Don likes to travel to Oklahoma to hunt quail and pheasant and some grouse. Each dog has its own special skill that shines. For instance, Riggins is a great retriever. He can find and return the birds quickly and be right back at it. And Molly has a very strong sense of smell. She’ll often find birds that other dogs miss. “She only walks on my left side, and sometimes she’ll fall behind. You might think she’s just being slow, but she’ll always hit on a bird that the other dogs walked right by!” Don shares. He also reveals that the two are competitive. “They’ll both honor each other’s points, but if Riggins is on point, Molly will creep up, almost even with him, as if to say, ‘I got it too!’ And Riggins won’t move while Molly’s on point, but he’ll run so much harder afterward.” Whoever picks up the scent, Don assures, “It’s a beautiful sight when you see a long-haired setter tail on point in the Kansas wind.”

Together with his grandsons, Don likes to walk his property with Molly and Riggins. He teaches Max and Mason about handling the dogs, caring for the dogs, and the ins and outs of bird hunting. After a long day of training or hunting, Molly and Riggins like to settle down in their place in front of the fireplace. They’re as at home with Don as he is with them. “This is my first run at having hunting dogs, so I don’t know a lot about other breeds. But after these two, you’d be hard-pressed to talk me into anything else.”

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Tom Eberle 

with June Bug


Tom has had great hunting dogs with sweet personalities who became long-time companions. But when he found June Bug, his new black Labrador retriever, he and his wife, Beth, both earned an immediate friend. “Oh, when we went to meet June Bug, Beth hit it off with her right away. And then I finally got a little one-on-one time with her and found out I liked her too,” he laughs.

They took her home, and Tom was able to start training her with a bit of a head start. “She was a starter dog, which means she was already past the puppy stage and working on basic commands and hand signals when I got her. I decided I wanted to do a starter dog this time, because I’ve trained several dogs from puppies in the past, and this way you know what you’re getting.”

June Bug, who is now three and was named after the month of her birth, is an avid duck hunter. She will retrieve quail, pheasant, and other upland birds, but she really shines on a duck hunt. “Her hand signal skills are really great and getting better all the time. She can be nearly 200 yards out and look to me for a sign, and she’ll go right to a down duck,” Tom says.


Duck hunting is her passion. She loves to watch them in the air, and she just shakes with excitement. And her excitement makes the whole experience more exciting for you, as the hunter too!”


She loves it so much that she doesn’t mind being in a blind for hours. Even if she dozes off waiting on ducks to appear, Tom says that just the sound of taking the safety off his gun will cause her to shake with excitement. This past year, she learned the difference in pit-style blinds and tree blinds. “June Bug is really good at getting in the pit, but this past year, I took her into a bit of a different scenario,” Tom recalls. “There was a blind way up in the air with a ramp leading to it that had iced over a little, and she was not going to do that!” he says with a chuckle. After June Bug’s boycott of the ramp, Tom took her home and built a little ramp in the yard to play with. It started at just two feet off the ground, and he steadily adjusted it higher and higher until she was comfortable walking up and down it. “She’ll be ready next time!”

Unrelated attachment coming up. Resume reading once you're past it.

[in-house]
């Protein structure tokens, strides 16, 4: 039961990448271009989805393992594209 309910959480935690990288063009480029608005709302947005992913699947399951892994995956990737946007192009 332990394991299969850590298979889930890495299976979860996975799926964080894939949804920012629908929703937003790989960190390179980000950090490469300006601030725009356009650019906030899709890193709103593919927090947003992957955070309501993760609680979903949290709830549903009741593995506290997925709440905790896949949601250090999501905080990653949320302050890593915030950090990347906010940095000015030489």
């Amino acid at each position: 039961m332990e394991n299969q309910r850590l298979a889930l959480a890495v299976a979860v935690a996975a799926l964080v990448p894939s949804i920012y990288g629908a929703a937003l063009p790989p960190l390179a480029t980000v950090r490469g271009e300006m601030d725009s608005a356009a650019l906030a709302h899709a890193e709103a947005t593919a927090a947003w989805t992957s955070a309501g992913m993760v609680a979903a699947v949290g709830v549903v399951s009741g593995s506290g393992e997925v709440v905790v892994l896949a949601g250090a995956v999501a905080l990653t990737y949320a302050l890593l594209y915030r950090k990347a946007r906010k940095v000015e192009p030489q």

June bug black lab hunting dog stares up at owner Tom Eberle chattanooga

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DeFo Spencer

with Penny


Penny is a rescued German Shorthaired Pointer who fortunately found her way to a lifelong companion in DeFo. “One of my dearest friends is also my vet, and when someone surrendered Penny to him, he recognized that she was a full-blooded bird dog. So he sent an email out to all his hunting buddies to see if anyone wanted her,” DeFo explains. Even though he wasn’t really in the market for a new dog, he asked his friend if he could borrow her for a hunting trip to Wisconsin.

“I had two older dogs, but I thought we were a little short on dogs, and she might round out the group well,” DeFo says. “She was a little needy at first, I think because of her background, but she was so sweet and affectionate. And her hunting instincts were strong.” After that trip, he decided that Penny was a perfect fit for his personality and kept her.

Penny, who is now nearly 8 years old, spent that first year with DeFo training at a quail farm where he had a membership. DeFo also sent her off for a couple of months of more formal training. By the time the season opened the next year, she was ready. As DeFo tells it, “On that very first walk the following year, she pointed a grouse, and shooting a pointed grouse is one of the great thrills of upland bird hunting. I knew then that all the time and effort for her training was going to pay off!”

Although she is high-energy and can jump his four-foot fence flat-footed, Penny is obedient and loyal. “I’ve tried correctional collars on her before, but I found out pretty quickly that there was no need. She just listened to me so well.” And DeFo listens to her too. “She’s a funny thing when she’s trying to tell me something,” he says. “She has very distinct barks for what she wants to do, and some of them are more like chirps. It’s really pretty comical!”

Her sweet nature and social attitude make her enjoyable to be around for the friends that DeFo hunts with as well. But there is no mistaking that she is DeFo’s dog – without him on the hunt, Penny wanted nothing to do with it.

“She’s really just a joy for me to have. She’s a perfect fit and exactly what I was looking for in a dog.”  SG


She’s really just a joy for me to have!”